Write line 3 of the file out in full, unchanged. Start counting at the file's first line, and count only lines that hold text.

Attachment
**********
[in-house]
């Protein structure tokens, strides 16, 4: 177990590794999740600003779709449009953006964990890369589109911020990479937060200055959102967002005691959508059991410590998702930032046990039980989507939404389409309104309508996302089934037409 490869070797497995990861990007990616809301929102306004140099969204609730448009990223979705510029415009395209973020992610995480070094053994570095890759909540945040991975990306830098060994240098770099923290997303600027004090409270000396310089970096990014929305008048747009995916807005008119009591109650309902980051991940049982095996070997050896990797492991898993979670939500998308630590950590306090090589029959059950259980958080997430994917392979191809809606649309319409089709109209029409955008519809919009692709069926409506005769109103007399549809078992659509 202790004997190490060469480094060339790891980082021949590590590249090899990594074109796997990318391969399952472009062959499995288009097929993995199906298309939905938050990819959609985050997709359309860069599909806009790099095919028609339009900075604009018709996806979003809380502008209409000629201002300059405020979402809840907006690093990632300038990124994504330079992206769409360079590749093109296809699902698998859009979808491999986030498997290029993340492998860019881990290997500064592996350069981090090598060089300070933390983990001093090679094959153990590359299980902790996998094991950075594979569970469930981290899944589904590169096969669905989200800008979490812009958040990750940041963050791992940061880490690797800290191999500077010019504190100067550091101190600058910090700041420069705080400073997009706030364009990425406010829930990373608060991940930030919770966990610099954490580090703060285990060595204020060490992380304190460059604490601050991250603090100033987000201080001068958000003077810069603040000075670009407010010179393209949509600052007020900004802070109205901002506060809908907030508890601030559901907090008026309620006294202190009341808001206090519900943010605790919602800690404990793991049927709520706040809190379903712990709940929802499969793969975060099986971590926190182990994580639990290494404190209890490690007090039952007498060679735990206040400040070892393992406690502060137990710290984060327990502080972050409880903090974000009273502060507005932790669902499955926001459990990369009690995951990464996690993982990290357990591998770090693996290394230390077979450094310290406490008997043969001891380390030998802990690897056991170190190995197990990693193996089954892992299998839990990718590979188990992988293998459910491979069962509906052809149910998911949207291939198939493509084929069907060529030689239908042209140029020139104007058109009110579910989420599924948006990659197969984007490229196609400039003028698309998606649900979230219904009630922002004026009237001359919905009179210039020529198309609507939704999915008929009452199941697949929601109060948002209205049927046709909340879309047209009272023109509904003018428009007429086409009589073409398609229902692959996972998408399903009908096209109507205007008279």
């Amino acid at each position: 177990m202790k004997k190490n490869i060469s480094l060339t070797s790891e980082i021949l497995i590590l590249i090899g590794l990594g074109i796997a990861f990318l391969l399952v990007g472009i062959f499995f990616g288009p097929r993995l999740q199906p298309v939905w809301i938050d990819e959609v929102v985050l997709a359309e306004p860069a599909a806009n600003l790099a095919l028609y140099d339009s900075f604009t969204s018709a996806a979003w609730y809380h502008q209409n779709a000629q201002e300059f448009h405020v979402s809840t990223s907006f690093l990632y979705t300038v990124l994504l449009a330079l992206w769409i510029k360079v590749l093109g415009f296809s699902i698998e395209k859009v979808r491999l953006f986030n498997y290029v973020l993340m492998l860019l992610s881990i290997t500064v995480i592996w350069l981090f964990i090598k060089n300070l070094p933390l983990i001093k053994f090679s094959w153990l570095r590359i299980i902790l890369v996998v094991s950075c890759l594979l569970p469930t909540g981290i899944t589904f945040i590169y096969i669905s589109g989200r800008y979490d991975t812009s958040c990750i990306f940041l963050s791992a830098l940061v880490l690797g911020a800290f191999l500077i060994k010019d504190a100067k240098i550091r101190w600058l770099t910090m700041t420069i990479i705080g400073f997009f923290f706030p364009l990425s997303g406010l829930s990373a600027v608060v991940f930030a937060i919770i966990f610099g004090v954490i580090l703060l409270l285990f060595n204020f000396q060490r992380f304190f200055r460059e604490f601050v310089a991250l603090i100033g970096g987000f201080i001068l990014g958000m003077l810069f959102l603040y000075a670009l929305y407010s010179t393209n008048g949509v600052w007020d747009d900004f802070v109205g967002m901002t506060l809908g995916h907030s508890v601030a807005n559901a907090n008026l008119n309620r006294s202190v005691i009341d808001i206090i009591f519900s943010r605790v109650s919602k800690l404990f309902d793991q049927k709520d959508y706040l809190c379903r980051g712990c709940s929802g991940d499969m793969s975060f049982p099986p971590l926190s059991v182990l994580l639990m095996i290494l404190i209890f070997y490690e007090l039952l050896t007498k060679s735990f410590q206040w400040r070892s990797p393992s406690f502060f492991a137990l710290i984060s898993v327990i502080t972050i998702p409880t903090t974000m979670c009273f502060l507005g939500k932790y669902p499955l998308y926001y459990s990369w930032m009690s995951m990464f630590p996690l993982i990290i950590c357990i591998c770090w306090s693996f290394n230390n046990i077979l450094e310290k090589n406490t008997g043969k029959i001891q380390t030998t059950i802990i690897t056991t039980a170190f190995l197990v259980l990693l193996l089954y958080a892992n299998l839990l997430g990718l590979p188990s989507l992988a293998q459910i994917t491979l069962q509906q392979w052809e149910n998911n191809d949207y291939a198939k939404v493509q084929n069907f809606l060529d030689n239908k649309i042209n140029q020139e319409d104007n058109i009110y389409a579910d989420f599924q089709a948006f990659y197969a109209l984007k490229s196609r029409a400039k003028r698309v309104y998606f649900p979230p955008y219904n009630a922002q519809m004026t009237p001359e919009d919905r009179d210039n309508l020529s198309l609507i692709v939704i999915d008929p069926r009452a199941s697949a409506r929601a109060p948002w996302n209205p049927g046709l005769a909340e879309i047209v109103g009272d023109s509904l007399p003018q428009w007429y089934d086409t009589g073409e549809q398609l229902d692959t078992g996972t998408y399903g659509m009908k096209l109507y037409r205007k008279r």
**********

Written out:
């Amino acid at each position: 177990m202790k004997k190490n490869i060469s480094l060339t070797s790891e980082i021949l497995i590590l590249i090899g590794l990594g074109i796997a990861f990318l391969l399952v990007g472009i062959f499995f990616g288009p097929r993995l999740q199906p298309v939905w809301i938050d990819e959609v929102v985050l997709a359309e306004p860069a599909a806009n600003l790099a095919l028609y140099d339009s900075f604009t969204s018709a996806a979003w609730y809380h502008q209409n779709a000629q201002e300059f448009h405020v979402s809840t990223s907006f690093l990632y979705t300038v990124l994504l449009a330079l992206w769409i510029k360079v590749l093109g415009f296809s699902i698998e395209k859009v979808r491999l953006f986030n498997y290029v973020l993340m492998l860019l992610s881990i290997t500064v995480i592996w350069l981090f964990i090598k060089n300070l070094p933390l983990i001093k053994f090679s094959w153990l570095r590359i299980i902790l890369v996998v094991s950075c890759l594979l569970p469930t909540g981290i899944t589904f945040i590169y096969i669905s589109g989200r800008y979490d991975t812009s958040c990750i990306f940041l963050s791992a830098l940061v880490l690797g911020a800290f191999l500077i060994k010019d504190a100067k240098i550091r101190w600058l770099t910090m700041t420069i990479i705080g400073f997009f923290f706030p364009l990425s997303g406010l829930s990373a600027v608060v991940f930030a937060i919770i966990f610099g004090v954490i580090l703060l409270l285990f060595n204020f000396q060490r992380f304190f200055r460059e604490f601050v310089a991250l603090i100033g970096g987000f201080i001068l990014g958000m003077l810069f959102l603040y000075a670009l929305y407010s010179t393209n008048g949509v600052w007020d747009d900004f802070v109205g967002m901002t506060l809908g995916h907030s508890v601030a807005n559901a907090n008026l008119n309620r006294s202190v005691i009341d808001i206090i009591f519900s943010r605790v109650s919602k800690l404990f309902d793991q049927k709520d959508y706040l809190c379903r980051g712990c709940s929802g991940d499969m793969s975060f049982p099986p971590l926190s059991v182990l994580l639990m095996i290494l404190i209890f070997y490690e007090l039952l050896t007498k060679s735990f410590q206040w400040r070892s990797p393992s406690f502060f492991a137990l710290i984060s898993v327990i502080t972050i998702p409880t903090t974000m979670c009273f502060l507005g939500k932790y669902p499955l998308y926001y459990s990369w930032m009690s995951m990464f630590p996690l993982i990290i950590c357990i591998c770090w306090s693996f290394n230390n046990i077979l450094e310290k090589n406490t008997g043969k029959i001891q380390t030998t059950i802990i690897t056991t039980a170190f190995l197990v259980l990693l193996l089954y958080a892992n299998l839990l997430g990718l590979p188990s989507l992988a293998q459910i994917t491979l069962q509906q392979w052809e149910n998911n191809d949207y291939a198939k939404v493509q084929n069907f809606l060529d030689n239908k649309i042209n140029q020139e319409d104007n058109i009110y389409a579910d989420f599924q089709a948006f990659y197969a109209l984007k490229s196609r029409a400039k003028r698309v309104y998606f649900p979230p955008y219904n009630a922002q519809m004026t009237p001359e919009d919905r009179d210039n309508l020529s198309l609507i692709v939704i999915d008929p069926r009452a199941s697949a409506r929601a109060p948002w996302n209205p049927g046709l005769a909340e879309i047209v109103g009272d023109s509904l007399p003018q428009w007429y089934d086409t009589g073409e549809q398609l229902d692959t078992g996972t998408y399903g659509m009908k096209l109507y037409r205007k008279r």